Thailand’s Meth Market Targets Children With Candy-like Pills
August 27th, 2013
Methamphetamine drug producers in Thailand entice children with candy flavored stimulants, bringing on a whole new meaning to the Skittle trademark, “Taste the Rainbow.”
Yaba- literally translated, “crazy medicine”- contains a combination of methamphetamine and caffeine. Although the drug has maintained its popularity among adults in Thailand for ages, drug makers have re-marketed the stimulant in hopes of attracting a much younger clientele.
One of the many meth busts in Thailand
The redesigned pills now come in a beautiful array of colors- purple, pink, orange and green- and advertise flavors such as chocolate and strawberry in order to camouflage the bitter blend of drugs hidden inside.
“Yaba (producers) are trying to change their product to meet the demands (of) targeted groups,” reported Dr. Viroj Verachai- of the Princess Mother National Institute on Drug Abuse Treatment. “These flavors help the users take the drug more easily, but it could severely affect their (central) nervous systems.”
Dr. Verachai claims that roughly 75 percent of people seeking treatment at drug rehabilitation centers in Thailand consist of yaba users. This may be attributed to the fact that as the drug’s prevalence has increased, so has its potency making it exceedingly dangerous for adults and children to consume.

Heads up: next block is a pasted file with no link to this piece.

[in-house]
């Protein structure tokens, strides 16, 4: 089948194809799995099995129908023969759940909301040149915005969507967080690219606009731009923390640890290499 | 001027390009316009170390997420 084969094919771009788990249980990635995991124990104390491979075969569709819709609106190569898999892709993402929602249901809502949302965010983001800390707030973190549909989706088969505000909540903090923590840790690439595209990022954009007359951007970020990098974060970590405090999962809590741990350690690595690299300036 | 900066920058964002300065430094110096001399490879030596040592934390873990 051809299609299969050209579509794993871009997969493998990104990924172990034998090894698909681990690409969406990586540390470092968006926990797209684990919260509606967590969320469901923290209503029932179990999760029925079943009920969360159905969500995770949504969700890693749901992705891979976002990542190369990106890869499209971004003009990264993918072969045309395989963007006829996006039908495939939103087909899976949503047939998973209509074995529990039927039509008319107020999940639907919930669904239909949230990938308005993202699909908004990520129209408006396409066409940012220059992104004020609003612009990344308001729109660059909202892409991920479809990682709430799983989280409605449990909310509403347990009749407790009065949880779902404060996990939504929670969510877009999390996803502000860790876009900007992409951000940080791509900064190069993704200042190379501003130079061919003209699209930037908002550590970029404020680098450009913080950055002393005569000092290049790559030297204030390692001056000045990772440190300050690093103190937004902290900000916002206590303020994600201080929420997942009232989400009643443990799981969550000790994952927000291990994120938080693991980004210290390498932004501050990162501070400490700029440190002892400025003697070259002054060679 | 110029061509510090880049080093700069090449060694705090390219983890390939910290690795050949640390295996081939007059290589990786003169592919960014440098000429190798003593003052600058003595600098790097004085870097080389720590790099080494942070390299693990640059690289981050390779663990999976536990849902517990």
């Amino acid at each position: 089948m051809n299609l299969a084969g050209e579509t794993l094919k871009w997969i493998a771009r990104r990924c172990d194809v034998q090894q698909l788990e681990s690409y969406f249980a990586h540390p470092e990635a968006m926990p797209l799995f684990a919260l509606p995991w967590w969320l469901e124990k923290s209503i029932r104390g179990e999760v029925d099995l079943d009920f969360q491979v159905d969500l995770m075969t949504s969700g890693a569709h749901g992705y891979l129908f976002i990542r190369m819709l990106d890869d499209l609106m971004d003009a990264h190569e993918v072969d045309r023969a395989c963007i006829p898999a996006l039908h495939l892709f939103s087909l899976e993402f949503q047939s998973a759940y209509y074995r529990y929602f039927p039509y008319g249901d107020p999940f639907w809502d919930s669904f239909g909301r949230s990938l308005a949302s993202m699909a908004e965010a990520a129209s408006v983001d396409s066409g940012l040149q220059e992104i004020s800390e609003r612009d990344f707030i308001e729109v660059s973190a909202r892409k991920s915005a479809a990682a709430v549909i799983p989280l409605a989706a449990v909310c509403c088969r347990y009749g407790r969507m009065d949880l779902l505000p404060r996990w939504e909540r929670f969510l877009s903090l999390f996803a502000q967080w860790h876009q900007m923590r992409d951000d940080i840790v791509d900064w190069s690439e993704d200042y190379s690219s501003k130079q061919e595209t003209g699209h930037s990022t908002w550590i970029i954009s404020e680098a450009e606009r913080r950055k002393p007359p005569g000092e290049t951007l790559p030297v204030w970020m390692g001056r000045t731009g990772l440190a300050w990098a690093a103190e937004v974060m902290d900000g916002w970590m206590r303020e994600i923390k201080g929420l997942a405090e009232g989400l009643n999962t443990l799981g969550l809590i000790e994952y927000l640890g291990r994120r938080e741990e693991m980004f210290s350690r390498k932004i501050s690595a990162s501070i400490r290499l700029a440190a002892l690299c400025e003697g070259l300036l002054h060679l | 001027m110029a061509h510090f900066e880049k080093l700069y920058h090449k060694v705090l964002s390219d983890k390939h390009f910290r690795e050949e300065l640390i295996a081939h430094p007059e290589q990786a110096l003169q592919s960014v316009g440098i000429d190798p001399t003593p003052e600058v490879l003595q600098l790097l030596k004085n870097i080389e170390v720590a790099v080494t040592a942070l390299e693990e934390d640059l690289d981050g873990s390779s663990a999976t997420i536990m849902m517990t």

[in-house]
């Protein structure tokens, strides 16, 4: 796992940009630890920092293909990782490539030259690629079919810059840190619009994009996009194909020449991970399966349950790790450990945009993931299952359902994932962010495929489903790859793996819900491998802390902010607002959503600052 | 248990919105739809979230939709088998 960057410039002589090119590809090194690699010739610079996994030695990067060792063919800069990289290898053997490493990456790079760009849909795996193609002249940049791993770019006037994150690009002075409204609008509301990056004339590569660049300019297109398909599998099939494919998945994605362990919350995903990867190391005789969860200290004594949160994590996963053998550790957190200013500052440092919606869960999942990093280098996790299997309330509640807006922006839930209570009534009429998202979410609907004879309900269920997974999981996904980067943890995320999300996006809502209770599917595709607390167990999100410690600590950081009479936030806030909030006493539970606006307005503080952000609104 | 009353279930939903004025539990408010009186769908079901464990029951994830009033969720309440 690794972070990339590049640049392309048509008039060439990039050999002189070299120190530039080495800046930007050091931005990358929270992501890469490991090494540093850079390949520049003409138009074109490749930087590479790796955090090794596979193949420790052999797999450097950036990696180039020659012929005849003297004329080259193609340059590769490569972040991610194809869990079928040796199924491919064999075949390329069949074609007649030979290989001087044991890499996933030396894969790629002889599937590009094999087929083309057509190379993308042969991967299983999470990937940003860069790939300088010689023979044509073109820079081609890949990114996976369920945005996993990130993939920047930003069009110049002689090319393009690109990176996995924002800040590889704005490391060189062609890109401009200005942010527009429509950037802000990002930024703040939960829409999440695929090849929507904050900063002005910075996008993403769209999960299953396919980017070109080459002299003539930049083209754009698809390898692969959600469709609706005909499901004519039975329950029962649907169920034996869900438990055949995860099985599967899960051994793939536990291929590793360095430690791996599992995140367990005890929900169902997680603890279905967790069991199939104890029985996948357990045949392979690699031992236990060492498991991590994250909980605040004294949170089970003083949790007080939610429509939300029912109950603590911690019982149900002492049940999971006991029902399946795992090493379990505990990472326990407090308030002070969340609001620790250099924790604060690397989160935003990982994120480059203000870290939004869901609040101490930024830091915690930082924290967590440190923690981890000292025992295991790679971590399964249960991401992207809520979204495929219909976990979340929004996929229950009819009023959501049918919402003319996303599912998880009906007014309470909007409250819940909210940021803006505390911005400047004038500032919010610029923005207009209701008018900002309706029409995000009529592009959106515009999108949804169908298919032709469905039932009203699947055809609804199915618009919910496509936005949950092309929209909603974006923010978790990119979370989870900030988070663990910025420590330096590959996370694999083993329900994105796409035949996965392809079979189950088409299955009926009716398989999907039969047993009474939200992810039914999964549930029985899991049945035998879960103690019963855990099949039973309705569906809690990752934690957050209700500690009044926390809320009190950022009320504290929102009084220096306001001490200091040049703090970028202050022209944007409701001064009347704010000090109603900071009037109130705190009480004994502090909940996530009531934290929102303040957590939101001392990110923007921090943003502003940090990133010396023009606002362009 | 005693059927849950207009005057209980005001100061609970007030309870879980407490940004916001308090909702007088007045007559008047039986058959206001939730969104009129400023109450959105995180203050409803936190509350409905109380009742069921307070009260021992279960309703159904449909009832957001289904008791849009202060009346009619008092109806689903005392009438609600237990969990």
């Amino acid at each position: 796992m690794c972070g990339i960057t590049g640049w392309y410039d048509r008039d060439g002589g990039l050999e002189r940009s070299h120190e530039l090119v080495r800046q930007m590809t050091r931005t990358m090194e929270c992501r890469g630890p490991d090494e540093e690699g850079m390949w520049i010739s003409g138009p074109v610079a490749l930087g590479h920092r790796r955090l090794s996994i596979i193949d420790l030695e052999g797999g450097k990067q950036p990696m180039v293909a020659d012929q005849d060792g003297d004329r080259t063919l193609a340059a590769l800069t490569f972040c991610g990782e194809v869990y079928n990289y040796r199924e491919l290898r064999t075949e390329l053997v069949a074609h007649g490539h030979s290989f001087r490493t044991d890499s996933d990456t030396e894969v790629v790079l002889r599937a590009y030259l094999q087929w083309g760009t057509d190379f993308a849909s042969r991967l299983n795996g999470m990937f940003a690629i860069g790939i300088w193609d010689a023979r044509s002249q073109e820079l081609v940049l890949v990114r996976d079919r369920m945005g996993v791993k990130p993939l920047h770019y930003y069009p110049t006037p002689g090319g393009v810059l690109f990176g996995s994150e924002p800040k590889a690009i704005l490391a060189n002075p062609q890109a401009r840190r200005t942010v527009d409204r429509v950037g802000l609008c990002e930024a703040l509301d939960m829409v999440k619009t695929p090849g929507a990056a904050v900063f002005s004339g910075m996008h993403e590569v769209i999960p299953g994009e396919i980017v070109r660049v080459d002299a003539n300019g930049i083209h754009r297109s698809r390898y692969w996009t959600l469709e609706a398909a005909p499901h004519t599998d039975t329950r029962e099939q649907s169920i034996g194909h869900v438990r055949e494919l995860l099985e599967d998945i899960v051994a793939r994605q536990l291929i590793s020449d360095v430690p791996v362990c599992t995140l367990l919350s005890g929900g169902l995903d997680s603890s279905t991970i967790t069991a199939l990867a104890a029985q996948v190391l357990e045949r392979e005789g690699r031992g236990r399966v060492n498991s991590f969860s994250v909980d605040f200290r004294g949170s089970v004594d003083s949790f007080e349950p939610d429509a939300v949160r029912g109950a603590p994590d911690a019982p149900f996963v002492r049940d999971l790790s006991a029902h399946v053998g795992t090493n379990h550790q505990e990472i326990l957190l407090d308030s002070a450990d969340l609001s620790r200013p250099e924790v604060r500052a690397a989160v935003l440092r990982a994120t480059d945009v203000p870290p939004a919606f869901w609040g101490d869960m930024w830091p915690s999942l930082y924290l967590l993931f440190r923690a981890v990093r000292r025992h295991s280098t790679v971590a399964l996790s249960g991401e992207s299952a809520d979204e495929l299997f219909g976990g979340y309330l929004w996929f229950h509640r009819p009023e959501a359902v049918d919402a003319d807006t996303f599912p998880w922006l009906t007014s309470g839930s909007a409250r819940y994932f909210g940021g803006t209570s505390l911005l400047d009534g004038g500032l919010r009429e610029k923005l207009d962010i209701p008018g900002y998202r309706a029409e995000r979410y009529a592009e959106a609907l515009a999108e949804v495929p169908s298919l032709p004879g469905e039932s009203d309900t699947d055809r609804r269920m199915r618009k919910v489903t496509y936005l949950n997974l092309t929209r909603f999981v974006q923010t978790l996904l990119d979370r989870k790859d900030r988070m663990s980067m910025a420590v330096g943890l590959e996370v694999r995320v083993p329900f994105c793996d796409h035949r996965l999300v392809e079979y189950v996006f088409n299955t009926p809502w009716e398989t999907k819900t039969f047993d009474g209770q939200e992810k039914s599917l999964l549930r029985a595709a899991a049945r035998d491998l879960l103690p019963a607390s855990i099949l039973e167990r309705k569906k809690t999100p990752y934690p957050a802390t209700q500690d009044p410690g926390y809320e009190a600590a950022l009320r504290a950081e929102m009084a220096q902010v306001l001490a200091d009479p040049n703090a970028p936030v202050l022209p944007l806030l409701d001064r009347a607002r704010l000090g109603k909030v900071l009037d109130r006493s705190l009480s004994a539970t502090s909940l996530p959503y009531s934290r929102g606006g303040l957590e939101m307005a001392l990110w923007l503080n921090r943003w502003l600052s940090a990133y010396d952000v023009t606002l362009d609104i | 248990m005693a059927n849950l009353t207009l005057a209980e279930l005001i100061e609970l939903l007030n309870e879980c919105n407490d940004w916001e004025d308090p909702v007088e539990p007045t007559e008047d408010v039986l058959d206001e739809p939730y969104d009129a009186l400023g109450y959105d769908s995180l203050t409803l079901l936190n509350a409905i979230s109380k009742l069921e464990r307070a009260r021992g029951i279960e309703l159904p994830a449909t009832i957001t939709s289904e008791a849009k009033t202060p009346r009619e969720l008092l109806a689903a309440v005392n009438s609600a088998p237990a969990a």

Another reason for Yaba’s high abuse rate comes from the drug’s lack of societal boundaries. The relatively inexpensive pills span throughout all class levels- from the factory worker struggling to stay awake at work to the socialite partying all night long. A 2011 report from the UN’s Office on Drugs and Crime estimates yaba is the drug of choice in Thailand, Cambodia, Laos, Brunei, the Philippines, Japan and South Korea.
As if the yaba epidemic wasn’t causing enough devastation throughout Thailand communities, one year after the 2011 report, the public health minister averaged that nearly 7,000 children aged seven to 17 had been rehabilitated for methamphetamine and caffeine use within the first half of 2012 alone. It appears as though yaba drug maker’s vibrant, candy-like packaging is working to attract the children.
Now, drug dealers are cornering the yaba market in other Asian countries as well with the number of methamphetamine and caffeine pills seized by police each year growing from 36,000 in 2008 to nearly 2 million in 2012, according to Bangladesh’s Department of Narcotics Control.
Clinical psychologist and director of the Center for Rehabilitation of Drug Addiction (CREA), Tarun Kanti Gayen, says, “drug peddlers or dealers who fuel the demand bring yaba, and young people rush into it and get hooked.”
Tarique- a 24 year old client of CREA- has been using the drug since the age of 14 and is now on his second stint in rehab. He reflects on the commodities growth, “Nowadays, everybody is selling yaba, you can find it across the street. Four to five years back it was rare, but now it’s dangerous: you can find yaba everywhere.”